8.1 A PROBLEM ABOUT THE NON-UNIVOCITY OF GOODNESS
Aristotle's appeals to homonymy have thus far met with some success. He is justified in treating 'body', 'oneness', and 'life' as homonymous. His treatment of life is an especially fruitful application of homonymy: the framework for core-dependent homonymy which Aristotle develops seems tailored to the richly textured concept of life. It displays both its multiplicity and its order; to some extent, Aristotle's success in this case provides motivation for taking the entire apparatus of core-dependent homonymy seriously.
Given Aristotle's success in establishing core-dependent homonymy thus far, it is reasonable to ask whether his most celebrated and difficult applications, to 'being' and 'goodness', also succeed. In this chapter, I consider the homonymy of 'goodness'. I argue that Aristotle's appeal to the homonymy of goodness is at best a mixed success. Some arguments upon which he relies fail. Others, less often noted, succeed, but only in so far as they establish its non-univocity. Because Aristotle's unsuccessful arguments are required to establish association, his account of the core-dependence of goodness is incomplete. It will be appreciated, however, that this is something which Aristotle himself allows (EN 1096b26-31).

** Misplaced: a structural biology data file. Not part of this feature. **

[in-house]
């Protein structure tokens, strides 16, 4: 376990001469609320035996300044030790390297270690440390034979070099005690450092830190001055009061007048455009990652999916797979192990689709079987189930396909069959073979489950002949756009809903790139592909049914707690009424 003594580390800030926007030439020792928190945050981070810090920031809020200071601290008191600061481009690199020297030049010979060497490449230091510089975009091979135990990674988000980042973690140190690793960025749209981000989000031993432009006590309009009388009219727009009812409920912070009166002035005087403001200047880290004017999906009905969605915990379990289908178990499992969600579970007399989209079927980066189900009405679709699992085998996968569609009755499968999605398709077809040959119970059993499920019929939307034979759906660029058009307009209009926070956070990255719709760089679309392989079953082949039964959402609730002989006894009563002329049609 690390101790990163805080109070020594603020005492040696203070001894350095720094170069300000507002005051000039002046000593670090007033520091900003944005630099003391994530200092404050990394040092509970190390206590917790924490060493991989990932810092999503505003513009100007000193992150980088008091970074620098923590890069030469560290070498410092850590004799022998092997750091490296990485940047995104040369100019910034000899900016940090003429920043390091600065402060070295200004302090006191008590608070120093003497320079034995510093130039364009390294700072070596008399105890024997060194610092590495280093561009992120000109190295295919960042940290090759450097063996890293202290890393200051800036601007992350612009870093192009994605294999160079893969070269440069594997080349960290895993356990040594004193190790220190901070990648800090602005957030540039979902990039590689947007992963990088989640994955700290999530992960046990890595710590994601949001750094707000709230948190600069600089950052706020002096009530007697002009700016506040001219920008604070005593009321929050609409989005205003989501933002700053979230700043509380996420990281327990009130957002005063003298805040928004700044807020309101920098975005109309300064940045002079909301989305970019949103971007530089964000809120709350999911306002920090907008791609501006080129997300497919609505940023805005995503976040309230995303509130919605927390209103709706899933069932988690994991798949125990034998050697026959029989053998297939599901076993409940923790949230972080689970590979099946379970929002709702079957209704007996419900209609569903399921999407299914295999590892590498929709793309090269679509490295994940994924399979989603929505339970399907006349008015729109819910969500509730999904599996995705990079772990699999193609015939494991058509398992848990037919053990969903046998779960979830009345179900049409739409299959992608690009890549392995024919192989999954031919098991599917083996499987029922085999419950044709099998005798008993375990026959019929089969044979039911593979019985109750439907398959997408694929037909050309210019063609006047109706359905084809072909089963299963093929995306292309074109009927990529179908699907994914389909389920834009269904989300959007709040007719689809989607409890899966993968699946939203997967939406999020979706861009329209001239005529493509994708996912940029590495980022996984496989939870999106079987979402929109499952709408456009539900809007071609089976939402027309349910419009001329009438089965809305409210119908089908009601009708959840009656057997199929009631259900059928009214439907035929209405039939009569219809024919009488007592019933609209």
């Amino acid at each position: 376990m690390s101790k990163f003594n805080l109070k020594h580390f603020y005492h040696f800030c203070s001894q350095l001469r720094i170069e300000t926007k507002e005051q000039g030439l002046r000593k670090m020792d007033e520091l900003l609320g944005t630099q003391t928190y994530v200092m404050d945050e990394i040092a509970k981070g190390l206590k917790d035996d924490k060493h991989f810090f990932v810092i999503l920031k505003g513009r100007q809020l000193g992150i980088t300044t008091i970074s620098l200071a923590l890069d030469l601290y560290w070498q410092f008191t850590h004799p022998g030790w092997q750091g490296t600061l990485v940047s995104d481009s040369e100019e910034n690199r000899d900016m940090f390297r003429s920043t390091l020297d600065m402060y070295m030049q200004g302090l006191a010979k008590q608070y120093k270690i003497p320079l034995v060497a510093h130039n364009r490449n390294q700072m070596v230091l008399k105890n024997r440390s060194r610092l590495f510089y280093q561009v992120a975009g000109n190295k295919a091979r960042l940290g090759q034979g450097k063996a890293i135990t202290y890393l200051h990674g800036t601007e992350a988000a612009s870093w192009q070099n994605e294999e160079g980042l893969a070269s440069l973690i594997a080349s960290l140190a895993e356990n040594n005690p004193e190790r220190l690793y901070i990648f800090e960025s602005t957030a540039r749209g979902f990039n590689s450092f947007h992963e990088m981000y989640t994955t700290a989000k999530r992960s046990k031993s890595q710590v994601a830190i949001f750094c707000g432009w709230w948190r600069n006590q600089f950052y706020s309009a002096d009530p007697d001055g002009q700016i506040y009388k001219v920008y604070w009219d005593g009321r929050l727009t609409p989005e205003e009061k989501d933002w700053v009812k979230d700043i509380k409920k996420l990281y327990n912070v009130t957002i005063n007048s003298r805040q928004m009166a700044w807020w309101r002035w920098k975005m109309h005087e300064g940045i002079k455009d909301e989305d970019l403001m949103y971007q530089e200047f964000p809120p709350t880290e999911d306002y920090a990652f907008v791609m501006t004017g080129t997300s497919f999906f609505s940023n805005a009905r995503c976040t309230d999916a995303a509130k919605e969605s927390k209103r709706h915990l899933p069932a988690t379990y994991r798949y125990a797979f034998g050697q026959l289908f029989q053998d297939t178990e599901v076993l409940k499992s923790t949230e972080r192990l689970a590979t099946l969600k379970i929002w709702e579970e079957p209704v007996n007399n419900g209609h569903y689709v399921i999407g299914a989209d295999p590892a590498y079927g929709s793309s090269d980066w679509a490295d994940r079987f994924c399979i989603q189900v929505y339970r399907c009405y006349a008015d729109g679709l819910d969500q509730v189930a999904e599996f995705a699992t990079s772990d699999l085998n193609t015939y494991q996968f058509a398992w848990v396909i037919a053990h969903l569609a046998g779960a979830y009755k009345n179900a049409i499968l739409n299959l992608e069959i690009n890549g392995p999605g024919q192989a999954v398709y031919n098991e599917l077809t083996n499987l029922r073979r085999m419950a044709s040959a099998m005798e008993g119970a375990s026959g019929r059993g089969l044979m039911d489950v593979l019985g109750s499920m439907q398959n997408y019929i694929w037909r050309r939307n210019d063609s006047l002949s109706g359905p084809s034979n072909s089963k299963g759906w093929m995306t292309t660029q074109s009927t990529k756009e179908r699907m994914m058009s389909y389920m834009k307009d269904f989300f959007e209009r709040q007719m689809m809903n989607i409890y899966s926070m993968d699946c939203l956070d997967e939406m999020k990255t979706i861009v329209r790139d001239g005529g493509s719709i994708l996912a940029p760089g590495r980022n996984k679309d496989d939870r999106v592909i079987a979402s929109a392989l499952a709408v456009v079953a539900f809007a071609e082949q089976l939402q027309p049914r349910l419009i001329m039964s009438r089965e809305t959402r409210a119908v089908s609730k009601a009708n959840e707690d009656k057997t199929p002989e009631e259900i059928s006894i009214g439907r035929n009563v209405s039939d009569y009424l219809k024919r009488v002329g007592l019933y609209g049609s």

I proceed by first placing the homonymy of goodness into its appropriate anti-Platonic context. I next point to some problems for Aristotle's arguments. Using the framework for core-dependent homonymy developed in Part I, I then determine a central adequacy constraint for Aristotle's appeals to homonymy in this area. I consider several attempts to articulate and defend Aristotle's main argument for the homonymy of goodness in Nicomachean Ethics i. 6, what I will call the categorial argument. I argue that none of these interpretations succeeds, because none establishes non-univocity. I then illustrate a successful argument for the homonymy of goodness drawn from a later Aristotelian philosopher, Thomas Aquinas. This argument is successful in so far as it neatly meets the adequacy constraints laid down for establishing the non-univocity of